Be Wary Of PermRock Royalty Trust (NYSE:PRT) And Its Returns On Capital

·3-min read

What underlying fundamental trends can indicate that a company might be in decline? Typically, we'll see the trend of both return on capital employed (ROCE) declining and this usually coincides with a decreasing amount of capital employed. This reveals that the company isn't compounding shareholder wealth because returns are falling and its net asset base is shrinking. On that note, looking into PermRock Royalty Trust (NYSE:PRT), we weren't too upbeat about how things were going.

Understanding Return On Capital Employed (ROCE)

For those who don't know, ROCE is a measure of a company's yearly pre-tax profit (its return), relative to the capital employed in the business. To calculate this metric for PermRock Royalty Trust, this is the formula:

Return on Capital Employed = Earnings Before Interest and Tax (EBIT) ÷ (Total Assets - Current Liabilities)

0.11 = US$8.8m ÷ (US$85m - US$864k) (Based on the trailing twelve months to March 2022).

Thus, PermRock Royalty Trust has an ROCE of 11%. In absolute terms, that's a pretty normal return, and it's somewhat close to the Oil and Gas industry average of 12%.

Check out our latest analysis for PermRock Royalty Trust


Historical performance is a great place to start when researching a stock so above you can see the gauge for PermRock Royalty Trust's ROCE against it's prior returns. If you're interested in investigating PermRock Royalty Trust's past further, check out this free graph of past earnings, revenue and cash flow.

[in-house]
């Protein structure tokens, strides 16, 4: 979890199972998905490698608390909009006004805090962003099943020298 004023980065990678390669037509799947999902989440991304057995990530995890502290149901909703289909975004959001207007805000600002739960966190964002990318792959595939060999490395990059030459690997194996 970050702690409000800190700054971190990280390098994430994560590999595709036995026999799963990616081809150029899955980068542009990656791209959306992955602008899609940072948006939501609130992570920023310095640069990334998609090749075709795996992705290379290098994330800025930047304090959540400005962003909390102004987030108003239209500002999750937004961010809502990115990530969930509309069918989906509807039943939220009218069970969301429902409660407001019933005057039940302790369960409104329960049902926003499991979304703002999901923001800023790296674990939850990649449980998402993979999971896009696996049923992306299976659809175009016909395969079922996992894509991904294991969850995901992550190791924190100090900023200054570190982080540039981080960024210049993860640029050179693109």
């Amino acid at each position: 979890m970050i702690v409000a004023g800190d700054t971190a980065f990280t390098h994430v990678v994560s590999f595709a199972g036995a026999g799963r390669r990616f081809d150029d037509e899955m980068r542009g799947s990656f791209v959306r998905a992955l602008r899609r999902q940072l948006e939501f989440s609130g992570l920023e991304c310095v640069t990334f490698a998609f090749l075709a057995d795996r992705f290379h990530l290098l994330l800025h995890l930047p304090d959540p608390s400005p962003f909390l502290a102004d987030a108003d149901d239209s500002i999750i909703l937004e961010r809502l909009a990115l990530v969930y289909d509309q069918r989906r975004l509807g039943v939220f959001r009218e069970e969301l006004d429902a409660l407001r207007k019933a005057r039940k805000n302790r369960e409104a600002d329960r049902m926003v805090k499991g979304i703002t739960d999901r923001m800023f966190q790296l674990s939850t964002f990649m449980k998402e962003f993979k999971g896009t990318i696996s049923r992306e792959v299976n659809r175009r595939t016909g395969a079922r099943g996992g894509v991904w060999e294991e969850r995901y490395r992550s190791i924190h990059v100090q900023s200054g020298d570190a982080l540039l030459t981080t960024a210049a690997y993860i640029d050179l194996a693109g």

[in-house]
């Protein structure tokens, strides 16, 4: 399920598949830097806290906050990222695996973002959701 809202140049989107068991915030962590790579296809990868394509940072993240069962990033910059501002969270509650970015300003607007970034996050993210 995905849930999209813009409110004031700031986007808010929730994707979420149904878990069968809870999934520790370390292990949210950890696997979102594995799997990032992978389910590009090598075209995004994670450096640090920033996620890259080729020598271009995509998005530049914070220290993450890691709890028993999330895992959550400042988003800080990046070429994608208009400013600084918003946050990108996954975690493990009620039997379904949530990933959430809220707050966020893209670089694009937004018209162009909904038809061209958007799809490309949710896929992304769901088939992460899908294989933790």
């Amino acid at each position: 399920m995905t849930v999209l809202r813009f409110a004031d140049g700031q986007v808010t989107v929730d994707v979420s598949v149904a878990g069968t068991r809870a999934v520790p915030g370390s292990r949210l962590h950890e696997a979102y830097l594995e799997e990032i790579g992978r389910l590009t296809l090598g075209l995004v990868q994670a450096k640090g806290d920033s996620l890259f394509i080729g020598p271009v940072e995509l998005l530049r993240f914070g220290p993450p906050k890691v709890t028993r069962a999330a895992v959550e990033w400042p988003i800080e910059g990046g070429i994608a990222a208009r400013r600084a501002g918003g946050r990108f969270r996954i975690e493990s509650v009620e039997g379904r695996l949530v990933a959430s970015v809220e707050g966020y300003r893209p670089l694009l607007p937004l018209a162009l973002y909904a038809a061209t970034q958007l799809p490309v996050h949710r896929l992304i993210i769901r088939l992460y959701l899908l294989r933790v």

What Does the ROCE Trend For PermRock Royalty Trust Tell Us?

There is reason to be cautious about PermRock Royalty Trust, given the returns are trending downwards. Unfortunately the returns on capital have diminished from the 15% that they were earning three years ago. Meanwhile, capital employed in the business has stayed roughly the flat over the period. This combination can be indicative of a mature business that still has areas to deploy capital, but the returns received aren't as high due potentially to new competition or smaller margins. If these trends continue, we wouldn't expect PermRock Royalty Trust to turn into a multi-bagger.

Our Take On PermRock Royalty Trust's ROCE

In the end, the trend of lower returns on the same amount of capital isn't typically an indication that we're looking at a growth stock. However the stock has delivered a 29% return to shareholders over the last three years, so investors might be expecting the trends to turn around. In any case, the current underlying trends don't bode well for long term performance so unless they reverse, we'd start looking elsewhere.

If you'd like to know more about PermRock Royalty Trust, we've spotted 4 warning signs, and 1 of them can't be ignored.

While PermRock Royalty Trust may not currently earn the highest returns, we've compiled a list of companies that currently earn more than 25% return on equity. Check out this free list here.

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This article by Simply Wall St is general in nature. We provide commentary based on historical data and analyst forecasts only using an unbiased methodology and our articles are not intended to be financial advice. It does not constitute a recommendation to buy or sell any stock, and does not take account of your objectives, or your financial situation. We aim to bring you long-term focused analysis driven by fundamental data. Note that our analysis may not factor in the latest price-sensitive company announcements or qualitative material. Simply Wall St has no position in any stocks mentioned.